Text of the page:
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0000017b-35e5-df5e-a97b-35edaf800000 We spent the past two months traveling to libraries across the state to see how their roles have evolved with the rise of the internet. In Ann Arbor, patrons can rent telescopes from the Ann Arbor District Library's tool library, and in Macomb County there's a special library for the deaf and blind. What's going on at your local library? Tweet at @michiganradio using the hashtag #MILibrary.

The public library in an Internet age: the Ypsilanti District Library comes to patrons on a bus

There’s a bright blue bus that rumbles through Ypsilanti streets. The words “Start Here. Go Anywhere.” are painted on the outside. On the inside there are shelves of books, two computers, a reading nook and a checkout station.

“We function as a moving block party,” said Mary Garboden, who runs the bookmobile as Ypsilanti District Library’s outreach librarian. At every stop kids run onto the bus, returning DVDs, checking out books or making use of the bus’ internet equipped computers.

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Credit Carolyn Gearig/Michigan Radio

The bus is a remnant of a trend that hit libraries in the 70s, when bookmobiles were shuttling books all over the country to reach rural communities, she said. As brick and mortar library systems have grown, however, bookmobile programs were dropped in most places.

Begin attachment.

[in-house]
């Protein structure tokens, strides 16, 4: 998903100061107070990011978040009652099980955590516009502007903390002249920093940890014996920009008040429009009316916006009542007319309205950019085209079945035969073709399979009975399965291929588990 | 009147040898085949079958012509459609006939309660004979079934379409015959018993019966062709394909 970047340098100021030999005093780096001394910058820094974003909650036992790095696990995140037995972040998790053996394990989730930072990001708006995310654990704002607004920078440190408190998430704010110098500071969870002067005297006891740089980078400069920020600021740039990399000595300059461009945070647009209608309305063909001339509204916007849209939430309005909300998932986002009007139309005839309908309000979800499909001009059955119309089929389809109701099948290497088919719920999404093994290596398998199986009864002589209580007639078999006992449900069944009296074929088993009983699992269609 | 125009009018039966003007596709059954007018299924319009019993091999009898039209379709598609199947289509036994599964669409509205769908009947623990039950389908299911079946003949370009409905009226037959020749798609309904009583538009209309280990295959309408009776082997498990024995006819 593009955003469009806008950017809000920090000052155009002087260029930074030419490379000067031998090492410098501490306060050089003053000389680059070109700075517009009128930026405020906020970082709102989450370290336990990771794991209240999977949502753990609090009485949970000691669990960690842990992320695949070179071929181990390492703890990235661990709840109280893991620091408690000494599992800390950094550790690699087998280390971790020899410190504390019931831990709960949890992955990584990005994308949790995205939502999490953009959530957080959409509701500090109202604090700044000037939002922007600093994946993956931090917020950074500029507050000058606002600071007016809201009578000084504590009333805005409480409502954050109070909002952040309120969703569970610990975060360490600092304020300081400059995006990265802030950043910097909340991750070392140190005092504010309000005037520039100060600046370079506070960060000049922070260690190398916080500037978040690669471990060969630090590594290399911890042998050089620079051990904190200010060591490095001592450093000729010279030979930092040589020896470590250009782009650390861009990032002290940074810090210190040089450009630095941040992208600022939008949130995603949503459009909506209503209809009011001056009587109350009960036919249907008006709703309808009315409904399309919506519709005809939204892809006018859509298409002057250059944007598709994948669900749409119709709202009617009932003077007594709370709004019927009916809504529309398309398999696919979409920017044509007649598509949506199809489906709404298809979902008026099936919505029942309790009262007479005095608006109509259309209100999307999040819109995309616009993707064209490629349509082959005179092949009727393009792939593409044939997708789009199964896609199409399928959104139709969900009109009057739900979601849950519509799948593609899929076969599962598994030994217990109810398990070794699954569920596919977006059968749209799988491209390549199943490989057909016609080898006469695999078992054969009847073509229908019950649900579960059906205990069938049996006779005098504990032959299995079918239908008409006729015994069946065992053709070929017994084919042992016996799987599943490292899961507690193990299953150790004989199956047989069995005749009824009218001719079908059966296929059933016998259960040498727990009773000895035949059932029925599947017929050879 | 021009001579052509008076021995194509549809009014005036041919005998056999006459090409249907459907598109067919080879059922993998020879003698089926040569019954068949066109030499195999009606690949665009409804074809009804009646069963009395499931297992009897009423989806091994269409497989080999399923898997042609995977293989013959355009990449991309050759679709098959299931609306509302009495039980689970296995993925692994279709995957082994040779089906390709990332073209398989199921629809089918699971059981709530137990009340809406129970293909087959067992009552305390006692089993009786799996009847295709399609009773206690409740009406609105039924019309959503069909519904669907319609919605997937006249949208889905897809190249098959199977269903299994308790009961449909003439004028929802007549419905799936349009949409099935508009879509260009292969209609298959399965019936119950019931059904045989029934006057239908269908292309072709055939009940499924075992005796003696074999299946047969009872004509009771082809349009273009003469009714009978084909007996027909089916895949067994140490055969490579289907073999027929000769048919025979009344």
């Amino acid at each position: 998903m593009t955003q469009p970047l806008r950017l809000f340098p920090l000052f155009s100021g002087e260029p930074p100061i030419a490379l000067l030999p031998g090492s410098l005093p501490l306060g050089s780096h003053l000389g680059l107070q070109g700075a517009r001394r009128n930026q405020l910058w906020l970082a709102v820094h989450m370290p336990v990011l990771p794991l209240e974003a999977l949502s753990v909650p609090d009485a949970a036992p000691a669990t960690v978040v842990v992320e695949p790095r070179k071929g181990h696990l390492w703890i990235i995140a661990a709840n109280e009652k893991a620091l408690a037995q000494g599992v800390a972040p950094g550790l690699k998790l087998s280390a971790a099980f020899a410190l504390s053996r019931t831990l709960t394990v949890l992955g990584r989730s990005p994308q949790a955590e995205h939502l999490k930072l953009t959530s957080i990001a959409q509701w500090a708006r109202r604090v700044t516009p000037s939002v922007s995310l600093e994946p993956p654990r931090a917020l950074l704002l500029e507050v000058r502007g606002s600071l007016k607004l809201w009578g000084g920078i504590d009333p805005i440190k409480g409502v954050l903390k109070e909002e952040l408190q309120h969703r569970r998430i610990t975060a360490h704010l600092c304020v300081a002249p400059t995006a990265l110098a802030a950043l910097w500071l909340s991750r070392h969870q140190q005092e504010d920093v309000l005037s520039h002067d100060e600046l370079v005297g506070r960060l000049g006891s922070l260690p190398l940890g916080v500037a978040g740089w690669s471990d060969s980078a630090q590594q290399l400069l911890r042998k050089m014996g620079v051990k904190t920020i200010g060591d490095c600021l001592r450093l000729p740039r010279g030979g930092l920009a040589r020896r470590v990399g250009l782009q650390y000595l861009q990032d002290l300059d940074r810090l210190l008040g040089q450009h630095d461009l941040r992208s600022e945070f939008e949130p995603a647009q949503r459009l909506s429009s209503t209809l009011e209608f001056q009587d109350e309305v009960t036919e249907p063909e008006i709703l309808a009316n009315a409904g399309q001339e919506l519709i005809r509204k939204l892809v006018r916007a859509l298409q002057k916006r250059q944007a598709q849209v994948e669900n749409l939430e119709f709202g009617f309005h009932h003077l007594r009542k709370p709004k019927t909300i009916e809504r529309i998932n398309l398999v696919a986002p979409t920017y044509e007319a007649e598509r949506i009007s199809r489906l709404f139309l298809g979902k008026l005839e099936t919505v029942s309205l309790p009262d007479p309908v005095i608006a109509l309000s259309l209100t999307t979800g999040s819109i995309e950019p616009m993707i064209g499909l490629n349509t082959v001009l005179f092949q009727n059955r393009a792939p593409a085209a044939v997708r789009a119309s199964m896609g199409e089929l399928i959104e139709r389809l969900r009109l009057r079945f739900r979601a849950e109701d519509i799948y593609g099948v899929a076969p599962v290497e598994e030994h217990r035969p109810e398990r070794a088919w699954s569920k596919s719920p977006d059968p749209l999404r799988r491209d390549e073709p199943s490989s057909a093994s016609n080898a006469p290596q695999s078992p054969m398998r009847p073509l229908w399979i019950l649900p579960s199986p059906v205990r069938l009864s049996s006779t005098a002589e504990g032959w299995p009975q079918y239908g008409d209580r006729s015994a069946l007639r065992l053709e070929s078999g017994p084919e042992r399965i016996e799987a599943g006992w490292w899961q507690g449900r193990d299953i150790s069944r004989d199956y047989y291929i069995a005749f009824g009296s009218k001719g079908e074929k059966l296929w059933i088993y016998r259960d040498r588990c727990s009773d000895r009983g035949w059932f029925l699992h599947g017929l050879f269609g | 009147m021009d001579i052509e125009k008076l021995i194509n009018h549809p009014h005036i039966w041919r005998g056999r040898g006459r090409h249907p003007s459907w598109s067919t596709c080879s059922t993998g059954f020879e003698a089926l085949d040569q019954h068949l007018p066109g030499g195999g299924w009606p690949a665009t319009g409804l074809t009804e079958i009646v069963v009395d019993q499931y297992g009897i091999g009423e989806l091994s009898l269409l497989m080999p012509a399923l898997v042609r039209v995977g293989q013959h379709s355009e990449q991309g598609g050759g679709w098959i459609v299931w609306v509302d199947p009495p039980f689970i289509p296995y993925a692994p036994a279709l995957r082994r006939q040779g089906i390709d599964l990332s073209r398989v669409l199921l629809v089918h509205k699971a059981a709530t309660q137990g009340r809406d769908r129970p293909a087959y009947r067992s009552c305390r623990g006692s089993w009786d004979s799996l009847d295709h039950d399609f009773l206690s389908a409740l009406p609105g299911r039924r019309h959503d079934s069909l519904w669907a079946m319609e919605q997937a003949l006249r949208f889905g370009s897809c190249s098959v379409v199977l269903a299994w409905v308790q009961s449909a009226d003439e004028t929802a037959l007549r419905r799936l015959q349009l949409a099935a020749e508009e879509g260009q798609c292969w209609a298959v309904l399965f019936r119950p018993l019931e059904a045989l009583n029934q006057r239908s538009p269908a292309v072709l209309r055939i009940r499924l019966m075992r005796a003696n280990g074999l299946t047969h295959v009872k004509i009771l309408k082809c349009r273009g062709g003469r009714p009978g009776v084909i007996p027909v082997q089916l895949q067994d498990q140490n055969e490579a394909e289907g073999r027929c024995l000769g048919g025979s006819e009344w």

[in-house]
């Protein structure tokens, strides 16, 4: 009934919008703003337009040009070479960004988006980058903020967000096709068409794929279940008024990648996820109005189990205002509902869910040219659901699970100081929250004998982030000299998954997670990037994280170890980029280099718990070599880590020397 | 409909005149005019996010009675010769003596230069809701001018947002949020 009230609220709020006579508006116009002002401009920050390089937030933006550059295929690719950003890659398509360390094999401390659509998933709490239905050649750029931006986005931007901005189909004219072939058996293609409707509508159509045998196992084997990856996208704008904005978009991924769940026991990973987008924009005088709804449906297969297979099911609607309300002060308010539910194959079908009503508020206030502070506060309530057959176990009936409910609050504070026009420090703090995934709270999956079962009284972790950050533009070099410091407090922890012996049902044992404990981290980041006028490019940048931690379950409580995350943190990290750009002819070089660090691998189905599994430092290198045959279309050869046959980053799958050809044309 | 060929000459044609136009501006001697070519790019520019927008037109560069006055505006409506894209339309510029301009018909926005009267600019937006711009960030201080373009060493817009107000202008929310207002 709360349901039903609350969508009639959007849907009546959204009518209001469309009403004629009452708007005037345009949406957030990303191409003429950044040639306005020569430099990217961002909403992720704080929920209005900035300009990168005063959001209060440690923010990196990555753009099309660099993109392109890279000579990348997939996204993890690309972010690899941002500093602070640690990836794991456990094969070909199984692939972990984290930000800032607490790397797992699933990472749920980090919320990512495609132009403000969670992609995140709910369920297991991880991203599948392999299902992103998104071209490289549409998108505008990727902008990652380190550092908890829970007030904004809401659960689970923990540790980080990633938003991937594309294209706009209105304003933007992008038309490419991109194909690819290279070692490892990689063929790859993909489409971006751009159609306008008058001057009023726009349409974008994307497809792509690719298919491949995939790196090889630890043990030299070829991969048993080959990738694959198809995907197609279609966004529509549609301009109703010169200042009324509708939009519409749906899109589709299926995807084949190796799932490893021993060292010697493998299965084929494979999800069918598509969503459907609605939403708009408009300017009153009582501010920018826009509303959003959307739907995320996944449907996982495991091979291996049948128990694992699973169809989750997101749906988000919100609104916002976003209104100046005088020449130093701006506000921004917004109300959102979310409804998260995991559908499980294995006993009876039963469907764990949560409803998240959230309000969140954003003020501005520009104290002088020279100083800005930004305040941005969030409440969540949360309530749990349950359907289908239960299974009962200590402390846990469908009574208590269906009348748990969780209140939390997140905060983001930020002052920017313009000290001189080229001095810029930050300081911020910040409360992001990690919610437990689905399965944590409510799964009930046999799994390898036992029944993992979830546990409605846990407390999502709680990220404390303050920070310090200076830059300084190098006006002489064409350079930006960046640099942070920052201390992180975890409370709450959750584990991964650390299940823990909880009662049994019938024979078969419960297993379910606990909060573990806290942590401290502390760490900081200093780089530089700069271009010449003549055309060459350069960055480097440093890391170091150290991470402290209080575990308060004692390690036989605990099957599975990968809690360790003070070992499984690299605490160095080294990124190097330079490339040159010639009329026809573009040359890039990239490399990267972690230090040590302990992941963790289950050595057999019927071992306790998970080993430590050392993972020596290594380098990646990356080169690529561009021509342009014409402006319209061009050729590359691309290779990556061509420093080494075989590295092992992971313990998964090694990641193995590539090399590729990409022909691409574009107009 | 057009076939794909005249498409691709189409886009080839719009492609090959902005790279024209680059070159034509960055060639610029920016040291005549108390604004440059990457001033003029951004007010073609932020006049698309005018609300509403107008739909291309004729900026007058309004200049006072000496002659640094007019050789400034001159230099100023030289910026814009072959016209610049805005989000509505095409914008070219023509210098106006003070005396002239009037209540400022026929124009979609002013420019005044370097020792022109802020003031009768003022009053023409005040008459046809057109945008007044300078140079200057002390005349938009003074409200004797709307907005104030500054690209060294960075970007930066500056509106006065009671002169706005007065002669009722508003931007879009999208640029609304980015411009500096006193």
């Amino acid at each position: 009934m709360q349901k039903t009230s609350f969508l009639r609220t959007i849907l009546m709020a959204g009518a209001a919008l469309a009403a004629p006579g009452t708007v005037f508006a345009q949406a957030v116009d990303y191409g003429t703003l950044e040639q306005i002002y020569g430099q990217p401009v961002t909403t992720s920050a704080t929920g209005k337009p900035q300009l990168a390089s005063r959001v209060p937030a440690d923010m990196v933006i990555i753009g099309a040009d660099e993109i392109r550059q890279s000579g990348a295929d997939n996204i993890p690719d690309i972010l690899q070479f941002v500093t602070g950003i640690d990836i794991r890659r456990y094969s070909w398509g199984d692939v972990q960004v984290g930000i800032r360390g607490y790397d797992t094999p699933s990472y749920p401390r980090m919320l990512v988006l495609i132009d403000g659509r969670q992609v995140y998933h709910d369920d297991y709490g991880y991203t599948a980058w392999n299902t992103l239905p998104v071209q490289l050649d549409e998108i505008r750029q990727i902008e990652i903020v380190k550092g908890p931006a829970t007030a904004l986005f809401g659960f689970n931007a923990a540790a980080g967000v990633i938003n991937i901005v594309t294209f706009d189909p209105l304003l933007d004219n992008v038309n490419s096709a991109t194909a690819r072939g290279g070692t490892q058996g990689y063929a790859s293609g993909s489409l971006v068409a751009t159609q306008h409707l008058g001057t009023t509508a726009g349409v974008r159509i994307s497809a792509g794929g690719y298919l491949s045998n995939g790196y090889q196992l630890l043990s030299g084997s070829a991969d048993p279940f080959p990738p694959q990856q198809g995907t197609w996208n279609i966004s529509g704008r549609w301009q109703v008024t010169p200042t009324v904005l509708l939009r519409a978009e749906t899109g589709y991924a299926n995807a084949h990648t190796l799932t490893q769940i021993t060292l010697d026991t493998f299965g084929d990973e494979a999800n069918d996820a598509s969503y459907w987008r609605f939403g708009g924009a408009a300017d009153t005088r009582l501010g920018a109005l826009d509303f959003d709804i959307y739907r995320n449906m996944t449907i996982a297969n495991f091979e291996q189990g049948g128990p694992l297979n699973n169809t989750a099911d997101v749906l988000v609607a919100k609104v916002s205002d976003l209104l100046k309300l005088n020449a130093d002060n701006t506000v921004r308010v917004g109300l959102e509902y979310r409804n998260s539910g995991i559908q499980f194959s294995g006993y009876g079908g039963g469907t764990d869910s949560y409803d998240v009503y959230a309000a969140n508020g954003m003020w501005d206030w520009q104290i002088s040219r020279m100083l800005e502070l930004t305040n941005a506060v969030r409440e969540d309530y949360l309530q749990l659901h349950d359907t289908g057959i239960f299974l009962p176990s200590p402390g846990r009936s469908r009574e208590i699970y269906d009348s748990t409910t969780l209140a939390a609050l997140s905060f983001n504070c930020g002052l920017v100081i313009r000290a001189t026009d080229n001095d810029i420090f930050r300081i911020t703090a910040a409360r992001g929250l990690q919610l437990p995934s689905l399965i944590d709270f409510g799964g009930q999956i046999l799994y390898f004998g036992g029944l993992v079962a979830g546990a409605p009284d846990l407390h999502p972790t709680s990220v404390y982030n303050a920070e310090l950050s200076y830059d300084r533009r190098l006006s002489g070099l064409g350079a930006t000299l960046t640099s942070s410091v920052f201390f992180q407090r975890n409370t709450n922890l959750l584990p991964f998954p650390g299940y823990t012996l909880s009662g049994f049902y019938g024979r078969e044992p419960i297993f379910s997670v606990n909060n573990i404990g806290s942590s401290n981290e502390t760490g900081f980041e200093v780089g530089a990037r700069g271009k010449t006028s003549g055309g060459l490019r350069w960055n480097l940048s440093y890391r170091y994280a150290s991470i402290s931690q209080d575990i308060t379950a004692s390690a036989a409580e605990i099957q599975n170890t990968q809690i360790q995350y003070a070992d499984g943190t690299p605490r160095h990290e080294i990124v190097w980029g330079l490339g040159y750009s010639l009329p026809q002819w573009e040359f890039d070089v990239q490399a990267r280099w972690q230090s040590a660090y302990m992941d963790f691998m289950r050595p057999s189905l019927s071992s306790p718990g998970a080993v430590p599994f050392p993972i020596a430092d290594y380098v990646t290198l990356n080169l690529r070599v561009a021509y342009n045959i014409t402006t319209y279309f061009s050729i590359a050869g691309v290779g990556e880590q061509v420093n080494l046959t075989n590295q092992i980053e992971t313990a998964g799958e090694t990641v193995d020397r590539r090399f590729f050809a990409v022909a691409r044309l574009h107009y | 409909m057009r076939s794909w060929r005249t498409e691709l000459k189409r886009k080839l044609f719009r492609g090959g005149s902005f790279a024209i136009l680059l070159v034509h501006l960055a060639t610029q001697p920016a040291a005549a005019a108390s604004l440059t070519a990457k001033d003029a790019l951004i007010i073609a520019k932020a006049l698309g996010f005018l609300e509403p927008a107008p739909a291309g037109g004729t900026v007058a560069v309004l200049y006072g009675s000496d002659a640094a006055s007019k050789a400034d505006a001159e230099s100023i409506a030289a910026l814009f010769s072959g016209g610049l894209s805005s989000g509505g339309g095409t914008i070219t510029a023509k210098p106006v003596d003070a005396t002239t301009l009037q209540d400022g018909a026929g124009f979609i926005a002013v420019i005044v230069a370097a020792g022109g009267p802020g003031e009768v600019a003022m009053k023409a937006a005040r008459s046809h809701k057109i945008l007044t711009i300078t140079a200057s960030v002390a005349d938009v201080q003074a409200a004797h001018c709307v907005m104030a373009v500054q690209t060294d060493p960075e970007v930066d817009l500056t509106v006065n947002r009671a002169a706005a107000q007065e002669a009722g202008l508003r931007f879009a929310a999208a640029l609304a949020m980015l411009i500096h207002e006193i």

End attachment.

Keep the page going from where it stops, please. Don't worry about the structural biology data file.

Not in Ypsilanti. Ken McGregor, who has driven the bus for eight years, said it’s stuck around because people love it; it’s part of the community. He sees a lot of the same families, and said he’s seen kids grow up on the bookmobile.

Garboden said libraries still play a role in accessing information by addressing the digital divide, especially in a community like Ypsilanti where it’s not a guarantee that a family has wifi or a computer. She said libraries serve as a “safety net for the most vulnerable.”

Often, the most vulnerable are those that can’t make it to the library, and that’s why the bookmobile is out there.

Over the past two months we’ve traveled throughout the state to see how libraries in Michigan are serving curious Michiganders. See the rest of our stories on Michigan libraries here and here.

– Carolyn Gearig and Paula Friedrich

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